Shapiro should take caution from the lonely place Serpico ended up. The Times article from 2010 presents him as a bit bitter, distanced from his family, and self-righteous about his past. Maybe that’s what happens to real righteousness when there’s nothing else to latch onto. Surely Serpico deserves a new cause, even a second shot at being a cop, doing the job he was meant to do. Perhaps Kirk Herbstreit had the right idea. Soon after the Shapiro revelations came out, Herbstreit said on ESPN that because NCAA can’t cover every school until violations are actually made, and even a head coach can’t be aware of everything his team’s doing, schools need “a little task force there on each campus,” and suggested an ex-cop or FBI agent to head each one.
There’s the solution: let Serpico come in from the cold. Put him to work cleaning up the ‘Canes. He could easily sweat the hate he’d get. At least he’d be back in the game, and he wouldn’t have to answer to anybody. I’d give money (not to him, obviously) to see a crusty 75-year-old Serpico toss a yacht.
Shapiro, too, will have to find another activity to occupy his dragging time and racing mind; it’s that or just brood on the insults he’s taken, nurse his grudges. With his epic acting-out against the Hurricanes, he won’t have won any admirers. My guess is all the opinionating in the press on Shapiro’s character and motives (ahem) will be that much more maddening, because now not just his former “nephews” but the world will know him as a bitter, isolated man. The only people who’ll want to visit him will be more journalists, and just while the story persists.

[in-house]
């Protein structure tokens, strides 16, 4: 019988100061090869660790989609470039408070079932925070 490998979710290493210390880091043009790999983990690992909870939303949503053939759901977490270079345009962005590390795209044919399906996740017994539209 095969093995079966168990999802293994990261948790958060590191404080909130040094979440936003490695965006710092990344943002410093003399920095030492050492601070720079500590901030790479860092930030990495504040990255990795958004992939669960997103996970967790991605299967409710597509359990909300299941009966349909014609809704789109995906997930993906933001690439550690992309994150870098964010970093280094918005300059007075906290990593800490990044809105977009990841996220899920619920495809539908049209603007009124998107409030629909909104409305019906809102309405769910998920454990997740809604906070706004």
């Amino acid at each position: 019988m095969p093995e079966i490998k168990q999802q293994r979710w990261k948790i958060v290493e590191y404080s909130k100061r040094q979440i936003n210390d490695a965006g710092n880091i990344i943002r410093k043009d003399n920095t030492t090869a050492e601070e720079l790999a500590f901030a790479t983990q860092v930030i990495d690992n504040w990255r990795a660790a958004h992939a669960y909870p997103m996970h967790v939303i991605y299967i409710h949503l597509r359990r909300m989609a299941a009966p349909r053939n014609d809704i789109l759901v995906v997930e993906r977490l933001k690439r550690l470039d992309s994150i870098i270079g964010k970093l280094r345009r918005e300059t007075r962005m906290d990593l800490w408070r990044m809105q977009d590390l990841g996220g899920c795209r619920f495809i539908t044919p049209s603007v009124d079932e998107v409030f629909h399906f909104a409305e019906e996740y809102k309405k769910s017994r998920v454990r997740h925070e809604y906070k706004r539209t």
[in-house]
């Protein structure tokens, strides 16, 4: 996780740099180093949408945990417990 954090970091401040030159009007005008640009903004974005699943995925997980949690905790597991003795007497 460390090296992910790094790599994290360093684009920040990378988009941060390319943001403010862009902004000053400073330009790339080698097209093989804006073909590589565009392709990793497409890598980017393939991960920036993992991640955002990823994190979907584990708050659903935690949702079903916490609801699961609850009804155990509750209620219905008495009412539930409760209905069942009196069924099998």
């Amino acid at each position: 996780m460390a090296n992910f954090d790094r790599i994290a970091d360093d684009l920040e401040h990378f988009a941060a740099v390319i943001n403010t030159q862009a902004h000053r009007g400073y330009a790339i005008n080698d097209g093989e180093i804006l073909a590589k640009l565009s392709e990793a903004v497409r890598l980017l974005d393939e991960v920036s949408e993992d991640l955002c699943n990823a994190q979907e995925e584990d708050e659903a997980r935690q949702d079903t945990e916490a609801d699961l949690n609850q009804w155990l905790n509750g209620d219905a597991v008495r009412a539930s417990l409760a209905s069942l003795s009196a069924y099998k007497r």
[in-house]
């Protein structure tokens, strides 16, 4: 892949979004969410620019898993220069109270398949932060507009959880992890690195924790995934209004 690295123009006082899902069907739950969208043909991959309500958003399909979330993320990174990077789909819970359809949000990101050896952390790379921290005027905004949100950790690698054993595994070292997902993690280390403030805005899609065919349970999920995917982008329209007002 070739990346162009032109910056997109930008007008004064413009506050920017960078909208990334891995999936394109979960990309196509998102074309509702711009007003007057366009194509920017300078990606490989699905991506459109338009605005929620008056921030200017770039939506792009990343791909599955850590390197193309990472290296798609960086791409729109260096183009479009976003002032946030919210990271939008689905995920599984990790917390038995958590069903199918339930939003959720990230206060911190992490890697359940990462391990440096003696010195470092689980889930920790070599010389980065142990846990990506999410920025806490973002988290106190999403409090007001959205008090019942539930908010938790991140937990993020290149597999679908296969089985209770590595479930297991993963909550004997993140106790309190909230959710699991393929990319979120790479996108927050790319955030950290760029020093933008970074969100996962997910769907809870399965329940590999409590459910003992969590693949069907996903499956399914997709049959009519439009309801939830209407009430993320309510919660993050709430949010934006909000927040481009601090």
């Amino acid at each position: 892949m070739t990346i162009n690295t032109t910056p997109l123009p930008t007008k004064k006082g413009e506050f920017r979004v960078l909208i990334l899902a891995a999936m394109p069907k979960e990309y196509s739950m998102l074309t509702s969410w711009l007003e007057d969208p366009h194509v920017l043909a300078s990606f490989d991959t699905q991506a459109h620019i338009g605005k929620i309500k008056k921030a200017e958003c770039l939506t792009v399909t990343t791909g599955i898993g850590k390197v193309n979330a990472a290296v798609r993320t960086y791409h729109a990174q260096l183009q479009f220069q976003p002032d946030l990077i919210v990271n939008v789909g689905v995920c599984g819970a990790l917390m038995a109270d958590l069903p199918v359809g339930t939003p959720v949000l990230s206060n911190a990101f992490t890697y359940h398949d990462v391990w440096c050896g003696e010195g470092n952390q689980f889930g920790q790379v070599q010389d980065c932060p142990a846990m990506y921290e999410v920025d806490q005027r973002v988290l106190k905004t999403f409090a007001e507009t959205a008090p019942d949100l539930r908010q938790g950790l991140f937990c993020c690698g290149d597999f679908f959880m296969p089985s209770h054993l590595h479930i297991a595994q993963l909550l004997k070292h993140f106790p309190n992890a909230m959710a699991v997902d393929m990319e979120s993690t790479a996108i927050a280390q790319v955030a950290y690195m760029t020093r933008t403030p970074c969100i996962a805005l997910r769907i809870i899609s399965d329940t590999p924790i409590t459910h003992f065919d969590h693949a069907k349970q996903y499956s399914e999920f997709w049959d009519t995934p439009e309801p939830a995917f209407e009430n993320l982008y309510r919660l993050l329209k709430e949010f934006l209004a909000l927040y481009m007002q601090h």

Those he really cares about, the ones who hurt him and whose attention he’s trying to win back with all this, are the Miami players he befriended. He’s wants them back in his life so much he’ll do anything to communicate with them, even if getting them to actively loathe him is the only way. But it won’t take long before even that wretched comfort fades.
Now that he’s broken Jimmy Conway’s rules, and his friends, real or imagined, are nowhere to be found, Shapiro could learn from Serpico about the cost of turning rat: the enduring pain is not being hated, or hurt, or even destroyed, but forgotten.
So here’s a sadder adage for the rat to remember: Hell is other people, but only as long as they’re not too busy. Otherwise, you’re on your own.
Andrew Westney writes about sports and business, and lives uphill on Tobacco Road.